AstraZeneca's planned takeover of Alexion clears last regulatory review, deal to close next week
The final regulatory hurdle for AstraZeneca’s mega-merger with Alexion Pharmaceuticals has been cleared, paving the way for the deal to close as soon as next week.
Britain’s financial watchdog, The UK Competition & Markets Authority, has rubber stamped AstraZeneca’s $39 billion takeover of the Boston-based rare disease biotech, the companies announced Wednesday morning. As a result, the transaction is expected to close on July 21, with Alexion shares $ALXN being converted to AstraZeneca stock $AZN and removed from Nasdaq the next day.
Shares will also be admitted to the London Stock Exchange and Nasdaq Stockholm, the two markets of AstraZeneca’s home countries of the UK and Sweden. Once the merger is wrapped up, Alexion will essentially become AstraZeneca’s entire rare disease unit with blockbuster Soliris and follow-up drug Ultomiris coming on board.
“We are very pleased to have secured this critical final clearance,” AstraZeneca CFO Marc Dunoyer said in a statement. “We look forward to the imminent closing of the transaction so that we may pursue our shared ambition to bring more innovative medicines to patients worldwide and begin AstraZeneca’s next chapter of growth.”
While questions surrounded the merger back when it was announced in December 2020, CEO Pascal Soriot has outlined a vision for AstraZeneca to pave a new path in rare diseases for the first half of the next decade. With a particular focus on immunology, he’s said he expects Alexion to help drive growth in the field to the tune of double digit revenue through 2025.
The rosy projections still have to perform, however, and many are likely to scrutinize the pipeline AstraZeneca is acquiring in the deal. Andexxa, one of Alexion’s approved medicines to treat acutely uncontrolled bleeding of Factor Xa inhibitors, returned disappointing sales numbers and proved pivotal in mounting activist pressure on CEO Ludwig Hantson in 2020.
Dunoyer, who will lead the new Alexion subsidiary when the deal is complete, told Endpoints News in an interview last month that AstraZeneca doesn’t plan to auction off Andexxa, and instead hopes to turn it around in a similar fashion to the drugmaker’s Brilinta drug.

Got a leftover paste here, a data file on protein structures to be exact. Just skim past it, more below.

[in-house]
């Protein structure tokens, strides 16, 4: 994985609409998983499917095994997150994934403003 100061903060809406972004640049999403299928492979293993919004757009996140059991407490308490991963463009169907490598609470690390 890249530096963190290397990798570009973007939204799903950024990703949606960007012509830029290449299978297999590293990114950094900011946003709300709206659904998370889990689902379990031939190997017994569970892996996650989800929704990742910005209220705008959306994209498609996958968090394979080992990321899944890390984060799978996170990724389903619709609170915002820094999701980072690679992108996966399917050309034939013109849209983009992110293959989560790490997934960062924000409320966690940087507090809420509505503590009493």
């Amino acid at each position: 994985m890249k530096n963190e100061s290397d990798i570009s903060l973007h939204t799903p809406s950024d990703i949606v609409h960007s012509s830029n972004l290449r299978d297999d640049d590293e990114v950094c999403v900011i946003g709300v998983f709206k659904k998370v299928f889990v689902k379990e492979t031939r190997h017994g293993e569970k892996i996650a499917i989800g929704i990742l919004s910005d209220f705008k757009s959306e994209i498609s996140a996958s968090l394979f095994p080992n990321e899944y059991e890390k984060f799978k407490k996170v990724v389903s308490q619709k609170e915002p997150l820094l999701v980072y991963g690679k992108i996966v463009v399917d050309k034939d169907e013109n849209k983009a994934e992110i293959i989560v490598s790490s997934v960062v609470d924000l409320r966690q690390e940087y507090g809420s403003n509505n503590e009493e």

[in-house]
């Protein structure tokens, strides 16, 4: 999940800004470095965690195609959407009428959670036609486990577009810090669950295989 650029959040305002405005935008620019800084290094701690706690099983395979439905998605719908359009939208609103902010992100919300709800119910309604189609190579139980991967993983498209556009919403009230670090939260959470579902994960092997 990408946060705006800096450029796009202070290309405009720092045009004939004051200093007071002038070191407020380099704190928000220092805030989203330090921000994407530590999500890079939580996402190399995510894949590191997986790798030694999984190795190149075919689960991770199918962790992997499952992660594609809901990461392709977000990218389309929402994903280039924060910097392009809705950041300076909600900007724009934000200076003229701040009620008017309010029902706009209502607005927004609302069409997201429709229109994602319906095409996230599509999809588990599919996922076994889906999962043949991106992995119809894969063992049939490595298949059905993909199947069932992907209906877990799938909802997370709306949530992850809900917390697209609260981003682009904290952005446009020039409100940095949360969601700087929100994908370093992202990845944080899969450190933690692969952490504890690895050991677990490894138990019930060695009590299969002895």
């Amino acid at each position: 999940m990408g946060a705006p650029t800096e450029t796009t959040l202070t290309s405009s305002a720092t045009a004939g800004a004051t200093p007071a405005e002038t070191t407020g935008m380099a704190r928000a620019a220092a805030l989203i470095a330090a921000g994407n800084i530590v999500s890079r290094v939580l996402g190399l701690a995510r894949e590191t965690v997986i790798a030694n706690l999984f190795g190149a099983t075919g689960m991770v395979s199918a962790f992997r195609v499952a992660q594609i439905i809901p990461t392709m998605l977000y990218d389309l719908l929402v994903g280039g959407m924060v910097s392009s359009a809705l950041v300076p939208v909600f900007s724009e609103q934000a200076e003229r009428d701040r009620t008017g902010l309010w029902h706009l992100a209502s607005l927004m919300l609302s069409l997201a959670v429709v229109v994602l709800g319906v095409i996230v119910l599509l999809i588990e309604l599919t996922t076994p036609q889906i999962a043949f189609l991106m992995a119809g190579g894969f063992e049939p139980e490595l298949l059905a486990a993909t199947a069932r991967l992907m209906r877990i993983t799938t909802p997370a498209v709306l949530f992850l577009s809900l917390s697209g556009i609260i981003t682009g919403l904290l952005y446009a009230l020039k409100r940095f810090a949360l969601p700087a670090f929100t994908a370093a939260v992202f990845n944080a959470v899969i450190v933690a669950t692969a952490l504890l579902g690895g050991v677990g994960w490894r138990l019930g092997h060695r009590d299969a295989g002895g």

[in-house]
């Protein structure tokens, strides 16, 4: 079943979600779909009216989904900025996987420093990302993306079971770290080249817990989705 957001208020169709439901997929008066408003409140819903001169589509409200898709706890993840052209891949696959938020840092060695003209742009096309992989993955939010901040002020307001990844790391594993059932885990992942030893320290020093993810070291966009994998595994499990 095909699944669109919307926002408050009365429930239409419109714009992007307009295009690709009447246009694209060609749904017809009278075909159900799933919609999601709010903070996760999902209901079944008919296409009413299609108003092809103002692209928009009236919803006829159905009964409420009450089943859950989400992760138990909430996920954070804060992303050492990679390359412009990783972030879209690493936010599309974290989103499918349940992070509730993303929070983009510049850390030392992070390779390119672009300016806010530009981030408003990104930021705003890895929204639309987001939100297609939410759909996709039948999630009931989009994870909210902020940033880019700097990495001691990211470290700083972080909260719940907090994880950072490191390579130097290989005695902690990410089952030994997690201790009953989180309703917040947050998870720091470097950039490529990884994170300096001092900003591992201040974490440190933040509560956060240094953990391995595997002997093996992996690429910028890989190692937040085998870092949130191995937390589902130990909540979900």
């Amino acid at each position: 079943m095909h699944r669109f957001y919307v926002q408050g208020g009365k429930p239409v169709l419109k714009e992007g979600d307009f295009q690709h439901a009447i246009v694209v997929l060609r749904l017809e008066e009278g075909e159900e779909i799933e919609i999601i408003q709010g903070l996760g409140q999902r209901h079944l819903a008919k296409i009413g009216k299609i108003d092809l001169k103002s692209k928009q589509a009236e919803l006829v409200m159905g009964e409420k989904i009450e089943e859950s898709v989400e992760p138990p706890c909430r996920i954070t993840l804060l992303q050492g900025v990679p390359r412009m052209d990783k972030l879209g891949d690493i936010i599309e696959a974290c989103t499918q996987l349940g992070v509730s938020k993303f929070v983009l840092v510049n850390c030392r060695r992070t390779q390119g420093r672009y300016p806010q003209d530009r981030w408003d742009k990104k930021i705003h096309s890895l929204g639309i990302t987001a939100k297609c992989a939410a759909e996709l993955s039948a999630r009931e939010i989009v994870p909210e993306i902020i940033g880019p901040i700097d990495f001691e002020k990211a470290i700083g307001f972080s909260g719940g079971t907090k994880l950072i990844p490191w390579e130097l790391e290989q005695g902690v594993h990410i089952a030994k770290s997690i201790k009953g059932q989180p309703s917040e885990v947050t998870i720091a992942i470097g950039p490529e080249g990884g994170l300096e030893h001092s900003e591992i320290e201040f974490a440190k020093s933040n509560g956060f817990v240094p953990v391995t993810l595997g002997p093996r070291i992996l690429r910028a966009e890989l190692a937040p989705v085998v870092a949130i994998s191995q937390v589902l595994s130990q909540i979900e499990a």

Of course, it does help that AstraZeneca will immediately benefit from Soliris, which raked in more than $4 billion in sales in 2020, as well as Ultomiris, the planned successor for Soliris. Alexion has positioned Ultomiris to soak up most of the sales from the older drug once it hits its patent cliff later this decade, despite some new competition.
Wednesday’s greenlight from the UK was largely expected following the FTC signing off on the deal in April and the EU signaling its approval last week. The FTC review came despite President Joe Biden’s administration saying it would take a harsher stance on Big Pharma mergers in March, but none of the feared antitrust measures came to pass.
One reason may have been the lack of a pipeline overlap between the two companies, according to an analysis from Evaluate Pharma at the time. None of the companies’ marketed drugs have any crossover in indications, and the only pipeline candidate that could be seen as similar is Alexion’s cerdulatinib — a potential intersection with AstraZeneca’s blood cancer franchise.
And while the Alexion deal had been viewed by some as a potential bellwether for the industry, the FTC has been harsher on other companies so far this year. The commission has sued to block Illumina’s $8 billion buyout of Grail, expressing concerns over Illumina’s potential stranglehold on the DNA sequencing market.
The Illumina merger is running up against new headwinds as well, with the EU expected to launch a full-scale antitrust probe at the end of its review next week, Reuters reported Tuesday.